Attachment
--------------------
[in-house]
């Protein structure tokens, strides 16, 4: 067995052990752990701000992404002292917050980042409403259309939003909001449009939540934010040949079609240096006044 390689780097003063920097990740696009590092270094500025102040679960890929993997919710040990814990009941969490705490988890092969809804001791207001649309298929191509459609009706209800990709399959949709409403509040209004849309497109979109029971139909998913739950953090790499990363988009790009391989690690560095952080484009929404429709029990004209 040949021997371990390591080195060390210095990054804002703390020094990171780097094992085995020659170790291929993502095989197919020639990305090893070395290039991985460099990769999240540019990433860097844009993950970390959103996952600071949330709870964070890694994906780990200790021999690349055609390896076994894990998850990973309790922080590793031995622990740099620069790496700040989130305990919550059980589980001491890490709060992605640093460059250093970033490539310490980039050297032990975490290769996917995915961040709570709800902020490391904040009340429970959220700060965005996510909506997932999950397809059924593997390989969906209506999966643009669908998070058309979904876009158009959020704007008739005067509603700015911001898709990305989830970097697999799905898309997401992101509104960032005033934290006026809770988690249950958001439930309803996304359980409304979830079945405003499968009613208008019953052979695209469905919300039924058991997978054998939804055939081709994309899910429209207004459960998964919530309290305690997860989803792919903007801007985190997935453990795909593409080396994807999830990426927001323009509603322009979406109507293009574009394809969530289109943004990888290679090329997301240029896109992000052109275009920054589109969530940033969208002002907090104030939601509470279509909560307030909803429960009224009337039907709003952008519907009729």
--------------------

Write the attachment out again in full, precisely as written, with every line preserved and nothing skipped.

[in-house]
């Protein structure tokens, strides 16, 4: 067995052990752990701000992404002292917050980042409403259309939003909001449009939540934010040949079609240096006044 390689780097003063920097990740696009590092270094500025102040679960890929993997919710040990814990009941969490705490988890092969809804001791207001649309298929191509459609009706209800990709399959949709409403509040209004849309497109979109029971139909998913739950953090790499990363988009790009391989690690560095952080484009929404429709029990004209 040949021997371990390591080195060390210095990054804002703390020094990171780097094992085995020659170790291929993502095989197919020639990305090893070395290039991985460099990769999240540019990433860097844009993950970390959103996952600071949330709870964070890694994906780990200790021999690349055609390896076994894990998850990973309790922080590793031995622990740099620069790496700040989130305990919550059980589980001491890490709060992605640093460059250093970033490539310490980039050297032990975490290769996917995915961040709570709800902020490391904040009340429970959220700060965005996510909506997932999950397809059924593997390989969906209506999966643009669908998070058309979904876009158009959020704007008739005067509603700015911001898709990305989830970097697999799905898309997401992101509104960032005033934290006026809770988690249950958001439930309803996304359980409304979830079945405003499968009613208008019953052979695209469905919300039924058991997978054998939804055939081709994309899910429209207004459960998964919530309290305690997860989803792919903007801007985190997935453990795909593409080396994807999830990426927001323009509603322009979406109507293009574009394809969530289109943004990888290679090329997301240029896109992000052109275009920054589109969530940033969208002002907090104030939601509470279509909560307030909803429960009224009337039907709003952008519907009729």